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Geraint ‘Arktic’ Abbott, known as Geggs to his friends, has been at FXhome.com since 2003, always on hand to offer sage advice whether it’s relating to safety, legal issues or practical filmmaking techniques. Geggs is particularly qualified in TV production, having studied it an university (where he was also a crucial part of the student TV station) before going on to work at various London-based organisations, including the BBC.
Despite his success Geggs is still a regular face in the community and earlier this year he accompanied Matt ‘Hybrid-Halo’ Plummer to visit the FXhome HQ and feast his eyes upon our latest developments, becoming only the third person outside of the company to have Insider Knowledge. We thought it was time to catch up with the Twinkie-loving, Bieber-directing mediaphile to find out about his life and career.
1. Where are you working these days and what’s your job?
I'm currently at the BBC, where I'm the editor of The 5:19 Show, as well as sometimes directing the show. It is amazing. The team I'm working with are all fantastic, my producers are brilliant, I get to meet loads of cool celebs, and the job just gives me so much opportunity to be creative and experience things I'd otherwise never get to do. Above all, it's fun! As well as 5:19, I'm a freelance FCP editor and motion graphic designer/animator.
2. Did your school and university studies help you break into the industry in the early years?
100% yes. I studied Broadcasting at Leeds University – though I hear that the course will be closing after this year, sadly – and, as part of the course, I did a three month work placement with CBBC. For many of my course mates, their placements led pretty much directly to their first jobs in TV - and likewise, I got my first interview and first job when I was recommended to a producer by someone who I worked with on my placement. And many of my friends from Uni are all in the media, and it's really helpful to have such a great network of people who can let you know about jobs that are going, or put in a good word for you - I think that basically every job I've had since leaving Uni has been because I've been recommended by either a coursemate or someone I've worked with, which is great.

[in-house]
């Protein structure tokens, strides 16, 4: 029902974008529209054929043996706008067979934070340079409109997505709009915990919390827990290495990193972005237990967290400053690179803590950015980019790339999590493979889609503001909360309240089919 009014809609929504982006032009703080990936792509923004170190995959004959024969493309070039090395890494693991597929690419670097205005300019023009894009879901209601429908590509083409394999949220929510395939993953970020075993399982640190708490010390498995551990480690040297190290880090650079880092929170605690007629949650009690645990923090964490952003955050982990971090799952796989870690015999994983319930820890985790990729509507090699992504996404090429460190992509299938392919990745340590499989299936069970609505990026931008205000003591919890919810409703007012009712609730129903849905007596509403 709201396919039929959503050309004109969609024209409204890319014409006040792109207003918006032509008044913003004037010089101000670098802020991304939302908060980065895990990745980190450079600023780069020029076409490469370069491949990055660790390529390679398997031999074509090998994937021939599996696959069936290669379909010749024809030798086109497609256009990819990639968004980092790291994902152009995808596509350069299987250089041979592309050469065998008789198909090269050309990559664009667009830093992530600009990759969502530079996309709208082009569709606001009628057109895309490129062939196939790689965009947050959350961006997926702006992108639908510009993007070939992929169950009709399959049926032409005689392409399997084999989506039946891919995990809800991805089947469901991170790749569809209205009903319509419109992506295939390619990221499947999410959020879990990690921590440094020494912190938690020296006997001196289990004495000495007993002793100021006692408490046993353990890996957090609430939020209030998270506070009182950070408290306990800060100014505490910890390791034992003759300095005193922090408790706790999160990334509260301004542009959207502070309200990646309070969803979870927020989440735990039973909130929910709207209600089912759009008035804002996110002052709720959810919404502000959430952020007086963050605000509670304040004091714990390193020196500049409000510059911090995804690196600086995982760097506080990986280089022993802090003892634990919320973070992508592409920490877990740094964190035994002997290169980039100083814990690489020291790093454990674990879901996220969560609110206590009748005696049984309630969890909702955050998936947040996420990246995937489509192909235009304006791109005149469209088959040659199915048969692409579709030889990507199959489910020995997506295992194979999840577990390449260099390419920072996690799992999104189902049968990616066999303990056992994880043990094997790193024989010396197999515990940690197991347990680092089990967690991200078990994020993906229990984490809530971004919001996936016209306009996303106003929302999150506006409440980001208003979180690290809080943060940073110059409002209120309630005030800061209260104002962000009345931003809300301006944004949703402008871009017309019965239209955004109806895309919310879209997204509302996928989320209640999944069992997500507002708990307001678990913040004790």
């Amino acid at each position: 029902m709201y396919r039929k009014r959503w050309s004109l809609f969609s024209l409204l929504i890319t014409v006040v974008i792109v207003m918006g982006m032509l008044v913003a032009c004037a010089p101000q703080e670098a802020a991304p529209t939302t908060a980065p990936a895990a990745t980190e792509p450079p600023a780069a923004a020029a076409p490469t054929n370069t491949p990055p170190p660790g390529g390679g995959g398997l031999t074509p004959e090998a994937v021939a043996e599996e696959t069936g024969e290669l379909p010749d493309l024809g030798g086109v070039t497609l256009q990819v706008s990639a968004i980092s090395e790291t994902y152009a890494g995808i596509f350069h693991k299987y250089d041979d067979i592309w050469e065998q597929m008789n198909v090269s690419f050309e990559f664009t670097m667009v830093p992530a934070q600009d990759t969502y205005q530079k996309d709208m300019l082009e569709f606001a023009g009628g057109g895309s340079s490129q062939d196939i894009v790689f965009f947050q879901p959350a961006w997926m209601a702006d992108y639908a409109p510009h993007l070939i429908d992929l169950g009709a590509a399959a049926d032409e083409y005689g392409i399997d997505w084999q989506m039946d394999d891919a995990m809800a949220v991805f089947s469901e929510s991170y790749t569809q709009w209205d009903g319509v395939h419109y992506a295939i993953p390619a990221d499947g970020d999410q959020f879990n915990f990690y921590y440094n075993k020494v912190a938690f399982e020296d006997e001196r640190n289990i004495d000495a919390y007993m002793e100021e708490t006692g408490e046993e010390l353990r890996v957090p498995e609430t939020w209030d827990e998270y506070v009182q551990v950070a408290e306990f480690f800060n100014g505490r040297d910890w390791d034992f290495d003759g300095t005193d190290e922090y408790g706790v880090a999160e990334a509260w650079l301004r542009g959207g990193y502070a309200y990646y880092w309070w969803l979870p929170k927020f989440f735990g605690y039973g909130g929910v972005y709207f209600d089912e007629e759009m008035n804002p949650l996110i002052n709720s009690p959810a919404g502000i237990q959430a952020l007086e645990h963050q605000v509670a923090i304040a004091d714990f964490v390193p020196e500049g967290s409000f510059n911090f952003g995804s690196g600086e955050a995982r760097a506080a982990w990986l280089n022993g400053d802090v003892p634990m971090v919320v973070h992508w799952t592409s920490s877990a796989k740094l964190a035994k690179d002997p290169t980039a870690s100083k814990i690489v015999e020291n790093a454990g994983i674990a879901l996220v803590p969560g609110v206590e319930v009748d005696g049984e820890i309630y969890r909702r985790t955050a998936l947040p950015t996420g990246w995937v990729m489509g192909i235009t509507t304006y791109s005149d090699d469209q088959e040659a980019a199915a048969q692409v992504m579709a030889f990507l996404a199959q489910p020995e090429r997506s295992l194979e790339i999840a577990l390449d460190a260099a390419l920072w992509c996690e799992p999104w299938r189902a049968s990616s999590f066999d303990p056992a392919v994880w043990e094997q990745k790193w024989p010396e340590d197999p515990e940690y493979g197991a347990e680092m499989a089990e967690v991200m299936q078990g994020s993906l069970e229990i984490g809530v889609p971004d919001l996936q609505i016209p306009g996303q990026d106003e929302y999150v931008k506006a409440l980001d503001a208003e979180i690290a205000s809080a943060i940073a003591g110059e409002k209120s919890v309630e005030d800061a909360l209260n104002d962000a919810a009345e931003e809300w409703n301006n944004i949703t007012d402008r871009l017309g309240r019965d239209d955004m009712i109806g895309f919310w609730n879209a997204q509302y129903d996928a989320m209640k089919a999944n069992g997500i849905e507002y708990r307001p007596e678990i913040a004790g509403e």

3. You were involved extensively with your university student TV station, as I recall. Was that a valuable learning experience? What kind of stuff did you do?
Student TV is an amazing way for you to find out what kind of jobs you'd be best at - you get to try your hand at everything: camera, floor managing, directing, vision mixing, sound, editing, graphics and post production.... the list is basically endless, because you can go out and make whatever films and programmes you want, and you can do whatever jobs on them you want. I think you learn so much more by just getting out there, getting your hands dirty, and doing something. It's an amazing breeding ground for creativity and innovation - especially because you will probably be working on a tiny budget, which gives you the skills to be able to adapt and come up with ways of getting around your limitations - something which will be invaluable when you move into the industry, and make you vastly more employable.